What Makes a Great Jacket?
05.19.2010, 12:00 pm
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Via my friend/coworker/mentor Keith Hayes, who has three covers in AIGA’s latest 50 Books/50 Covers, comes a post by Peter Mendelsund (one of my favorite non-Keith-Hayes designers) about the jacket for Infinite Jest. Mendelsund gives a great summation of what makes a good book cover:

Book jacket design should concern itself with, in my estimation, equal parts enticement (“Come buy this book”) and exegesis (“This is what this book is about, more or less.”) A good cover doesn’t let one category trump the other. A good cover should not resort to cliché in order to accomplish either. But the real key here, in both categories (enticement and exegesis) is the designer’s ability to work the sweet-spot between giving-away-the-farm, and deliberate obfuscation.

Book jackets that tell you too much, suck. Book jackets that try to change the subject also suck, and are furthermore, too easy.

Mendelsund goes on to explain why Wallace’s suggestion (a design based around a photo of the making of Fritz Lang’s Metropolis) would have been a huge mistake (too heavy-handed, too many cultural associations, not really what the book is about). On the other hand . . .

[. . .] a perfectly blue sky… A sky that only an advertiser could have dreamed up- a sky that could have been subsidized…A sky that stands in for satisfaction, but a satisfaction that is almost sinister in its perfection…(and, of course, HUGE type, because, well, that’s just what’s called for)…I think that was a very elegant solution. It tells you something very important, but leaves everything to the imagination.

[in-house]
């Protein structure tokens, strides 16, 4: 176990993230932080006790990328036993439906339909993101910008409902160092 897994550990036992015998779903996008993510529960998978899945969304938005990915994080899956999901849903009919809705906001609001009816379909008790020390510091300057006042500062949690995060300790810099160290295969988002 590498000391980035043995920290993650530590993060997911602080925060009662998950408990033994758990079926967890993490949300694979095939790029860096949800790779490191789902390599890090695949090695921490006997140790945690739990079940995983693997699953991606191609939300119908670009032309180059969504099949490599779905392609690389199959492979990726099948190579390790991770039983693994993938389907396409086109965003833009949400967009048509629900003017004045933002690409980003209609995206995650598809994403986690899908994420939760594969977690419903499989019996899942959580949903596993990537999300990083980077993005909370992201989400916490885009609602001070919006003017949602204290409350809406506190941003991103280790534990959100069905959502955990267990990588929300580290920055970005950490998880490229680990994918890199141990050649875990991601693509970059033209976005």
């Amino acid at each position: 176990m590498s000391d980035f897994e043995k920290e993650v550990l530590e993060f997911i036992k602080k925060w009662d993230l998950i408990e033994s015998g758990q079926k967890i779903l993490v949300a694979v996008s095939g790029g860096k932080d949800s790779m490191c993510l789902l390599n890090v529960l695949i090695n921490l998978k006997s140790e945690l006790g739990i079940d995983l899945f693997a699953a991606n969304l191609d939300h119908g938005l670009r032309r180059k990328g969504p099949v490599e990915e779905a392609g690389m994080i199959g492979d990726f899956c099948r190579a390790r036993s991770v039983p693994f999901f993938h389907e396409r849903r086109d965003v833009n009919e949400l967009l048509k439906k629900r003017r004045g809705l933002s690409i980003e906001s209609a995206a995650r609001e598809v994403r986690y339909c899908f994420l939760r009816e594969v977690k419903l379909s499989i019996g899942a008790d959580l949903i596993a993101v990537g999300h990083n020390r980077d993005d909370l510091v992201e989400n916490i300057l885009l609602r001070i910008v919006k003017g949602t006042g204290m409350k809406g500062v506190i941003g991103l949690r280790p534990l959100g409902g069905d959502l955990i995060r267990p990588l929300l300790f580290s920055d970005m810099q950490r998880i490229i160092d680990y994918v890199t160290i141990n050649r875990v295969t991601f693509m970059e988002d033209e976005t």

What’s curious about this cover in particular is that I’ve never quite thought about it. I judge covers all the time, but this one has always just had a sense of authority to it. I look at it and think, That is the cover for Infinite Jest, excluding in my mind the possibility of any other cover (though, in fact, there are three variations on the same theme in print). Which I suppose is a measure itself of the cover’s greatness.

Finished Projects
04.25.2010, 8:06 pm
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Book cover: This Band Could Be Your Life

Book cover series: Denis Johnson

Tree of Smoke

Jesus' Son

The Name of the World

Soy Milk Packaging

Process: This Band Could Be Your Life
04.25.2010, 1:00 pm
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Process: Tree of Smoke, The Name of the World, and Jesus’ Son, Round 3
04.25.2010, 10:10 am
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Process: Tree of Smoke, The Name of the World, and Jesus’ Son, Round 2
04.25.2010, 10:05 am
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Process: Tree of Smoke, The Name of the World, and Jesus’ Son, Round 1
04.25.2010, 10:00 am
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His Flesh Will Be Flourescent Grey: Final Soy Milk Packages
03.01.2010, 10:17 pm
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Creamer packet.

8 ounce drink box.

2 quart box, vanilla.

2 quart box, unflavored.

My Greatest Fear, I Organized into Something More Realized: Some sketches
03.01.2010, 1:55 pm
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I’m in the process of finalizing these, but here’s where I am just at the moment. Some effects are not shown.

Magic Marker on Your Belly Button, All Right: Some Variations
02.23.2010, 9:07 pm
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Here’s the creamer mock-up from last night, plus a couple experiments. I spent a few hours tonight messing around with woodcut typefaces, getting high on blender markers, and trying my best to rip off Hatch Show Print in the interest of, um, rock ‘n’ roll soy creamer. I like the color of the last one, but it seems a bit too distorted—a simple enough problem to fix.

Till The Words Start Slurring, and You Can’t Find the Door
02.16.2010, 5:11 pm
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While searching for milk carton templates, I came across these.

Remember Blur? Anyone?